Open rates and conversion rates were phenomenal. Some groups were obtaining new member-donors so cheaply that I got a call once from the head of a state party asking if I had any ideas where he could borrow some money in the mid-five-figures in order to run a larger texting program, he was so sure it would more than pay for itself. The fact that recipients of these text blasts—especially those in battleground districts on the receiving end of dozens of different groups’ outreach programs—really didn’t appreciate the bombardment was not something vendors and campaign strategists cared much about. “The data shows this tactic works,” was what they would say. Instead of using Hustle’s workaround to build and sustain actual relationships, everyone piled in to blast messages from random senders to random recipients. Now, in a true tragedy-of-the-commons result, it’s quite possible they’re about to lose it.
“People are taking back control of their information online,” says Betsy Hoover, one of the founders of Higher Ground Labs, and a lead strategist for the whole field. Speaking to me after this week’s briefing, she admits that it’s frustrating to have to be adapting to such a tectonic shift just when digital strategy and marketing has finally been recognized as being as central to political campaigns as traditional TV media. But she knows the change is coming. “All of that basically says that the tools we use for mass communication online are going to become less effective,” and argues for putting more focus on tactics like relational organizing, influencer marketing and finding online communities where people are already engaged and figuring out how to win hearts and minds there.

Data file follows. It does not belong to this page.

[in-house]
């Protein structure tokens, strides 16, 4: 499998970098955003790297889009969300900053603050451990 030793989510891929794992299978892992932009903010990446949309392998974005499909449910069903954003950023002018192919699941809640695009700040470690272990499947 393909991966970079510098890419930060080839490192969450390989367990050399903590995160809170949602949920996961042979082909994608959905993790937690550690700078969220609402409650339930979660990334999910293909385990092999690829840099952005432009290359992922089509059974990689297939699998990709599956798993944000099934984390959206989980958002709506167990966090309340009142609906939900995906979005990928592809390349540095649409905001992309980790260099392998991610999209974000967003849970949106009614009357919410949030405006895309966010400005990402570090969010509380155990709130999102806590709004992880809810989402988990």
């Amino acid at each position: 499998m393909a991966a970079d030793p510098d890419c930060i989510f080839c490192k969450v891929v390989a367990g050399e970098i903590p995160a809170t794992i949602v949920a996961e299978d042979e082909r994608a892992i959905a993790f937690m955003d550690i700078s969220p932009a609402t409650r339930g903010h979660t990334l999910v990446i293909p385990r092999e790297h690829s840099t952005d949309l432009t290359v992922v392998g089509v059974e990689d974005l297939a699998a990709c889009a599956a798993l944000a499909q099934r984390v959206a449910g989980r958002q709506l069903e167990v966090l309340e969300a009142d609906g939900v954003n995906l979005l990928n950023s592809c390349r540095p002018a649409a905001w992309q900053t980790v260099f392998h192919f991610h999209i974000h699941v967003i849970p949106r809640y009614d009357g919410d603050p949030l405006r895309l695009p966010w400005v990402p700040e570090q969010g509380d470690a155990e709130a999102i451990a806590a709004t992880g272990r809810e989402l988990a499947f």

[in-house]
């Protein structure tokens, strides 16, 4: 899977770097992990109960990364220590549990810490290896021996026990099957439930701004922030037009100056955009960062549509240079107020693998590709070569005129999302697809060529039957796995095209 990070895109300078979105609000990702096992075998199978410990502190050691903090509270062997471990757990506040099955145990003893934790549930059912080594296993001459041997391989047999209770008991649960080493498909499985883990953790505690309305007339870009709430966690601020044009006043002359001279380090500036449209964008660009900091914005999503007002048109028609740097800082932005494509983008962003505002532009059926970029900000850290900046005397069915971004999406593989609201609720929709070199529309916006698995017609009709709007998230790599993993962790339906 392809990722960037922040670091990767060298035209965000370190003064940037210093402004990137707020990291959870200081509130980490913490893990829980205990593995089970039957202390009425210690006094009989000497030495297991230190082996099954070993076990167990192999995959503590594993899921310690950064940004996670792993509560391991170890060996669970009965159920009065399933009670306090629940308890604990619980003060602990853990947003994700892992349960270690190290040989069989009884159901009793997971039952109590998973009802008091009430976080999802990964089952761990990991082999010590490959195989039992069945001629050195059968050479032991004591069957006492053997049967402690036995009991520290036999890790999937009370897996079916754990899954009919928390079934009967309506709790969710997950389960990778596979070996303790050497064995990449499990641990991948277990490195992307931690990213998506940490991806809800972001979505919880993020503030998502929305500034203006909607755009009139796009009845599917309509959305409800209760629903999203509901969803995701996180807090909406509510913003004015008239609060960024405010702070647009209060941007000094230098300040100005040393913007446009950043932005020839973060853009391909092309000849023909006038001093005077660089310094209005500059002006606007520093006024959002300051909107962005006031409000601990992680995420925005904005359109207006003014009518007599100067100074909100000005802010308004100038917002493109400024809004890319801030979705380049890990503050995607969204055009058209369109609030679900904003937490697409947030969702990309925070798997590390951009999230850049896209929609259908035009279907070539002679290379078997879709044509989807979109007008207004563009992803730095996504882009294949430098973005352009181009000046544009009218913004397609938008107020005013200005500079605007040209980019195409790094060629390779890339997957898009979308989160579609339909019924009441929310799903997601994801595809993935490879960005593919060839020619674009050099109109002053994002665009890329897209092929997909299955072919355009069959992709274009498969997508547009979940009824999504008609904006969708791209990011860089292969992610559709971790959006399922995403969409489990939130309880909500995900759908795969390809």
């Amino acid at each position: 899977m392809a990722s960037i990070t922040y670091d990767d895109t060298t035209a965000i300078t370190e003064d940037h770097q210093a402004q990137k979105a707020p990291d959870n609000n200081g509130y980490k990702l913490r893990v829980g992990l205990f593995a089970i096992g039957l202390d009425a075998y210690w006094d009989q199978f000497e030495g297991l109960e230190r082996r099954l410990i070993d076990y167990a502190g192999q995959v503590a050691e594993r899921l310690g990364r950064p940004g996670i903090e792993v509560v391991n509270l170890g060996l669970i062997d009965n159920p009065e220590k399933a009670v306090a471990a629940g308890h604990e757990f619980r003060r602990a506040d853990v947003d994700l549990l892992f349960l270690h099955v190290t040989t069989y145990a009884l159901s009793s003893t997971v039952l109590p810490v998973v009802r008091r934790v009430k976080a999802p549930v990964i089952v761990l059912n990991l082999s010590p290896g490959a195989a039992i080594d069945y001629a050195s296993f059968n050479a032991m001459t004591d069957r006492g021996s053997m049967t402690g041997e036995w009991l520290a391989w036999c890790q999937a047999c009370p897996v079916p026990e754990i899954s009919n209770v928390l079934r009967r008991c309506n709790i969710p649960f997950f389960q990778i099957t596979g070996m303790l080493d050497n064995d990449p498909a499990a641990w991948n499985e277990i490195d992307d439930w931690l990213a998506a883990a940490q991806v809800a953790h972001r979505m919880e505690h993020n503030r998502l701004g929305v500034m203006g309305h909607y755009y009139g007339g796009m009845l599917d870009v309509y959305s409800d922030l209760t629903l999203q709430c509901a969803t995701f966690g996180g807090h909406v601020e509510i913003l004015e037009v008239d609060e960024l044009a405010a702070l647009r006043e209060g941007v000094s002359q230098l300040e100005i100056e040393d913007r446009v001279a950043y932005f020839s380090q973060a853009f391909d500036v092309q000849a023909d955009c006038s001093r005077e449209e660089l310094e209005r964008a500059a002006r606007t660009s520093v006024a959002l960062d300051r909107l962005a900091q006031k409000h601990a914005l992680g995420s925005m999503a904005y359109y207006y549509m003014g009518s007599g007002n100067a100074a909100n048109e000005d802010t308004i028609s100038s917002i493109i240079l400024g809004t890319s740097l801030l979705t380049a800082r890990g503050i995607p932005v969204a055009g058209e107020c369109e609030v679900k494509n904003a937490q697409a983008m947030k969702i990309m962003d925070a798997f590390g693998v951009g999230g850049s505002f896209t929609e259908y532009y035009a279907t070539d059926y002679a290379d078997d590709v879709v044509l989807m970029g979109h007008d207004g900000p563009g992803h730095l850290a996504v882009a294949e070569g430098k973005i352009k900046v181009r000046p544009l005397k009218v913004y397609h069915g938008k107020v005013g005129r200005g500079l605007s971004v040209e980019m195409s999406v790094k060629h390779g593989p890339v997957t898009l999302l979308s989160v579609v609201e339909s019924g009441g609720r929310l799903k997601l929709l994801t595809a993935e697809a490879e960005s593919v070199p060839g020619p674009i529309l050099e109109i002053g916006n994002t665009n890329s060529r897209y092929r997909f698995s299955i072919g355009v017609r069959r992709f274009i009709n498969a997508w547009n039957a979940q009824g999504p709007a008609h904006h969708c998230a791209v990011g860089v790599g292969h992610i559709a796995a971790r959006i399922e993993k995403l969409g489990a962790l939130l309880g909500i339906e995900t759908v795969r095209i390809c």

Hoover also worries that with 2022 just around the corner, a lot of campaign managers are going to be caught flatfooted by disruptive changes in how their voter contact programs can be run. To not be able to count on a texting program after doing so successfully in the last two election cycles just isn’t on the radar of political planners. “I worry that we're going to hit a wall in the midterms, when we need really effective campaigns,” she says.